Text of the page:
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Where Should I Run?

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Updated March 12, 2014

twowomenrunning.jpg Philip and Karen Smith

Question: Where Should I Run?

"I'm new to running, but I'm not sure where I should run. And how do I know how far I'm running?"

Answer: One of the things that I love about running is the convenience. In many cases, you can lace up your running shoes, head out your front door, and start running.

If you are planning on running on your local roads or sidewalks, make sure you look for routes that have minimal traffic and a wide shoulder (or sidewalks). And be sure to follow safety precautions for running outside , such as running in the opposite direction of traffic. It's also important that you practice good running etiquette and are courteous to other runners, walkers, and cyclists.

When running on roads, you can use MapMyRun to plot your route and measure it. The site also has saved routes from other runners in your area, so you can browse through them and find some new routes. Or, you can always drive your route in your car and measure the mileage using your car's odometer.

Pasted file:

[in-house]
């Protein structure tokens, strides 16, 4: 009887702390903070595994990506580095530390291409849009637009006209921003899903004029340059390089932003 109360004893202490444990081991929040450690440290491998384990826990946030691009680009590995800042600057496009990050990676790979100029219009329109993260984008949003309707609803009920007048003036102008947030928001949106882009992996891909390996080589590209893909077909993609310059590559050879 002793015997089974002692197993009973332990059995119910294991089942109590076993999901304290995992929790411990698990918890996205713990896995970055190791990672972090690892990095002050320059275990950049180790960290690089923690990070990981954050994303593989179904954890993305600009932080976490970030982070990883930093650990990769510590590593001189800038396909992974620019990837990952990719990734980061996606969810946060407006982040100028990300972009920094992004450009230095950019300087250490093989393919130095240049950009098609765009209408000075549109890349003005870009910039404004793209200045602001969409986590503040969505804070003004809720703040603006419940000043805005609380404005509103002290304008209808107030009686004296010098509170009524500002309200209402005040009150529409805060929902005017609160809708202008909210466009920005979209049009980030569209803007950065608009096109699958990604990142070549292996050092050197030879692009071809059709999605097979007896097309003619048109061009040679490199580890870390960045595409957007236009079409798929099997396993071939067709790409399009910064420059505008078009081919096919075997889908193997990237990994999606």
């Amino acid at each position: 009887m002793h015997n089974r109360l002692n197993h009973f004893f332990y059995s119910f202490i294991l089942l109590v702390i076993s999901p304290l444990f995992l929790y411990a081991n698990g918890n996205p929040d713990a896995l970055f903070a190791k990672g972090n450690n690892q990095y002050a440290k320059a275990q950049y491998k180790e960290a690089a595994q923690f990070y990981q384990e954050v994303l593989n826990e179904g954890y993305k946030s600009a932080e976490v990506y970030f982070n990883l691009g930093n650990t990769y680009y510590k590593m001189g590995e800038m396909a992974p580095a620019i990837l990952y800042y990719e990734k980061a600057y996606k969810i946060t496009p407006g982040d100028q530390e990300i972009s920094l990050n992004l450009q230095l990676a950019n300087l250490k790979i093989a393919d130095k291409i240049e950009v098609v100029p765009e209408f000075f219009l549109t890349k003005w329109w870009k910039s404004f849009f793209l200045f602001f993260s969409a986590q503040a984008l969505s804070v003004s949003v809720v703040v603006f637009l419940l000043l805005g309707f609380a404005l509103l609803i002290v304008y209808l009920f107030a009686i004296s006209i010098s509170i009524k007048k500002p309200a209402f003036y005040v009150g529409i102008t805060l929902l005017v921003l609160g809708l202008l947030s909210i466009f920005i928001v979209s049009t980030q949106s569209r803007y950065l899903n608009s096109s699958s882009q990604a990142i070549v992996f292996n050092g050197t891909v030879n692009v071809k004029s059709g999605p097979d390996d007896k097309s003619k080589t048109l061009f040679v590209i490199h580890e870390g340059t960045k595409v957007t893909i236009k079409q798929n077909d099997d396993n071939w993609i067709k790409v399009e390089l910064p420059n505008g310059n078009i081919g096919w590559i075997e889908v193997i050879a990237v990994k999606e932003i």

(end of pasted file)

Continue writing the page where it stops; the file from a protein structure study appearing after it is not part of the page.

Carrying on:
Of course, running the same roads in your local neighborhood may get boring after a while. And you may not always have the most ideal conditions to run on your local streets. If that's the case, you might want to head to a local park, bike path, or trail. Search the web for your city or county's parks department to learn more about local parks.

You can also get in touch with your local running club and find out where they do their group runs. Even if you don't want to run with them, you'll at least get ideas for new routes. Your local running shop is also a great resource -- they're sure to have suggestions for local running routes.

You may learn about parks and recreation facilities that you didn't even know existed. If you're lucky, you may find a nearby dirt hiking and running trails, which will be easier on your body than concrete or asphalt. (Of those surfaces, dirt paths are best, followed by asphalt roads and then concrete sidewalks.)

Another safe, convenient option is the track at your local high school. Most high-school tracks are open to the public, and they're also a softer surface, compared to asphalt and concrete. Most tracks are 400 meters (about 1/4 mile), so it's easy for you monitor your distance when you're running on it. If you're new to running on a track, here are some basic etiquette rules for track running.

More FAQs for Beginner Runners:

Also see: Absolute Beginners' Guide to Running

 

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